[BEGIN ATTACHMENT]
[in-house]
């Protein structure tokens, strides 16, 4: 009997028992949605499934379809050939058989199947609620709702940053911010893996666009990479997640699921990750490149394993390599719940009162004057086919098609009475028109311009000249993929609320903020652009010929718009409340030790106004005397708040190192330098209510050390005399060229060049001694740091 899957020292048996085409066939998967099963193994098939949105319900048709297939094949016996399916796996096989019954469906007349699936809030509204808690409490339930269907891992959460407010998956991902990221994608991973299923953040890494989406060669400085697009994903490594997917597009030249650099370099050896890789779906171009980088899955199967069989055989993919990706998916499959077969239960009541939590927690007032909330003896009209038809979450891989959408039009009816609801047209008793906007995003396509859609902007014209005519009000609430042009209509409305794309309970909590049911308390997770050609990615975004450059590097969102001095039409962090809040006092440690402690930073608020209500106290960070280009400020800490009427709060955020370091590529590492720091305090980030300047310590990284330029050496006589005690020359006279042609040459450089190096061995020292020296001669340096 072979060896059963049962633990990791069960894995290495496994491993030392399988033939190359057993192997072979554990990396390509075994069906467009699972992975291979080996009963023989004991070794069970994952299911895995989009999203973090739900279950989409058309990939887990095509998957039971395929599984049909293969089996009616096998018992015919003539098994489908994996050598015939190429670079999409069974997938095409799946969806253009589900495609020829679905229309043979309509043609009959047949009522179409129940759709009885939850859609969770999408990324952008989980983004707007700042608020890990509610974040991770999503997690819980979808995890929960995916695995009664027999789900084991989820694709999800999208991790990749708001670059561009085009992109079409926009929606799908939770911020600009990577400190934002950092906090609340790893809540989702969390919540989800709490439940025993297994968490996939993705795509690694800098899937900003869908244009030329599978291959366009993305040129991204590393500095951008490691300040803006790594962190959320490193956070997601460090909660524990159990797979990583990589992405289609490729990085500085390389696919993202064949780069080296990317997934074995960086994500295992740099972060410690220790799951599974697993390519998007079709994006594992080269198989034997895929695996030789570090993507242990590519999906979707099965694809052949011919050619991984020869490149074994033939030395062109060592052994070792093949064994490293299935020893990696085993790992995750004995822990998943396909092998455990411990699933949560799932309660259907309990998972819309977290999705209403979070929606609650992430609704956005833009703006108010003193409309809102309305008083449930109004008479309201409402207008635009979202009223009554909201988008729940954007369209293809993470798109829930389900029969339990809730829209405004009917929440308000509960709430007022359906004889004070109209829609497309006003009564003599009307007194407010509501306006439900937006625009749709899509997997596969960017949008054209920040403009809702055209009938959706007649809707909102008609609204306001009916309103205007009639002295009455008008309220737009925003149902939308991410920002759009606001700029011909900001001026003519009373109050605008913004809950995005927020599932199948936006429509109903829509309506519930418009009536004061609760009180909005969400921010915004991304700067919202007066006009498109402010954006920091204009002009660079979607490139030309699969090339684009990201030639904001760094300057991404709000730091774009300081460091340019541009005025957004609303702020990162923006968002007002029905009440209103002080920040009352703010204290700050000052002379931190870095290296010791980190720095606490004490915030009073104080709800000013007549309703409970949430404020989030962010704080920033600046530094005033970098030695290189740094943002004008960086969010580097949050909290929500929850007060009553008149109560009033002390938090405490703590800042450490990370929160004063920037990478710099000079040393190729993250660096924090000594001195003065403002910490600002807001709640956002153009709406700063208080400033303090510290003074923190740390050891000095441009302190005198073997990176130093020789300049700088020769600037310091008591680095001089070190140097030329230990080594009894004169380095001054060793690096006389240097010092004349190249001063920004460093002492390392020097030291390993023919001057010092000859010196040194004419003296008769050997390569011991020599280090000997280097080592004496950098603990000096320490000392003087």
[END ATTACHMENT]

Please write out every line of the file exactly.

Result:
[in-house]
């Protein structure tokens, strides 16, 4: 009997028992949605499934379809050939058989199947609620709702940053911010893996666009990479997640699921990750490149394993390599719940009162004057086919098609009475028109311009000249993929609320903020652009010929718009409340030790106004005397708040190192330098209510050390005399060229060049001694740091 899957020292048996085409066939998967099963193994098939949105319900048709297939094949016996399916796996096989019954469906007349699936809030509204808690409490339930269907891992959460407010998956991902990221994608991973299923953040890494989406060669400085697009994903490594997917597009030249650099370099050896890789779906171009980088899955199967069989055989993919990706998916499959077969239960009541939590927690007032909330003896009209038809979450891989959408039009009816609801047209008793906007995003396509859609902007014209005519009000609430042009209509409305794309309970909590049911308390997770050609990615975004450059590097969102001095039409962090809040006092440690402690930073608020209500106290960070280009400020800490009427709060955020370091590529590492720091305090980030300047310590990284330029050496006589005690020359006279042609040459450089190096061995020292020296001669340096 072979060896059963049962633990990791069960894995290495496994491993030392399988033939190359057993192997072979554990990396390509075994069906467009699972992975291979080996009963023989004991070794069970994952299911895995989009999203973090739900279950989409058309990939887990095509998957039971395929599984049909293969089996009616096998018992015919003539098994489908994996050598015939190429670079999409069974997938095409799946969806253009589900495609020829679905229309043979309509043609009959047949009522179409129940759709009885939850859609969770999408990324952008989980983004707007700042608020890990509610974040991770999503997690819980979808995890929960995916695995009664027999789900084991989820694709999800999208991790990749708001670059561009085009992109079409926009929606799908939770911020600009990577400190934002950092906090609340790893809540989702969390919540989800709490439940025993297994968490996939993705795509690694800098899937900003869908244009030329599978291959366009993305040129991204590393500095951008490691300040803006790594962190959320490193956070997601460090909660524990159990797979990583990589992405289609490729990085500085390389696919993202064949780069080296990317997934074995960086994500295992740099972060410690220790799951599974697993390519998007079709994006594992080269198989034997895929695996030789570090993507242990590519999906979707099965694809052949011919050619991984020869490149074994033939030395062109060592052994070792093949064994490293299935020893990696085993790992995750004995822990998943396909092998455990411990699933949560799932309660259907309990998972819309977290999705209403979070929606609650992430609704956005833009703006108010003193409309809102309305008083449930109004008479309201409402207008635009979202009223009554909201988008729940954007369209293809993470798109829930389900029969339990809730829209405004009917929440308000509960709430007022359906004889004070109209829609497309006003009564003599009307007194407010509501306006439900937006625009749709899509997997596969960017949008054209920040403009809702055209009938959706007649809707909102008609609204306001009916309103205007009639002295009455008008309220737009925003149902939308991410920002759009606001700029011909900001001026003519009373109050605008913004809950995005927020599932199948936006429509109903829509309506519930418009009536004061609760009180909005969400921010915004991304700067919202007066006009498109402010954006920091204009002009660079979607490139030309699969090339684009990201030639904001760094300057991404709000730091774009300081460091340019541009005025957004609303702020990162923006968002007002029905009440209103002080920040009352703010204290700050000052002379931190870095290296010791980190720095606490004490915030009073104080709800000013007549309703409970949430404020989030962010704080920033600046530094005033970098030695290189740094943002004008960086969010580097949050909290929500929850007060009553008149109560009033002390938090405490703590800042450490990370929160004063920037990478710099000079040393190729993250660096924090000594001195003065403002910490600002807001709640956002153009709406700063208080400033303090510290003074923190740390050891000095441009302190005198073997990176130093020789300049700088020769600037310091008591680095001089070190140097030329230990080594009894004169380095001054060793690096006389240097010092004349190249001063920004460093002492390392020097030291390993023919001057010092000859010196040194004419003296008769050997390569011991020599280090000997280097080592004496950098603990000096320490000392003087």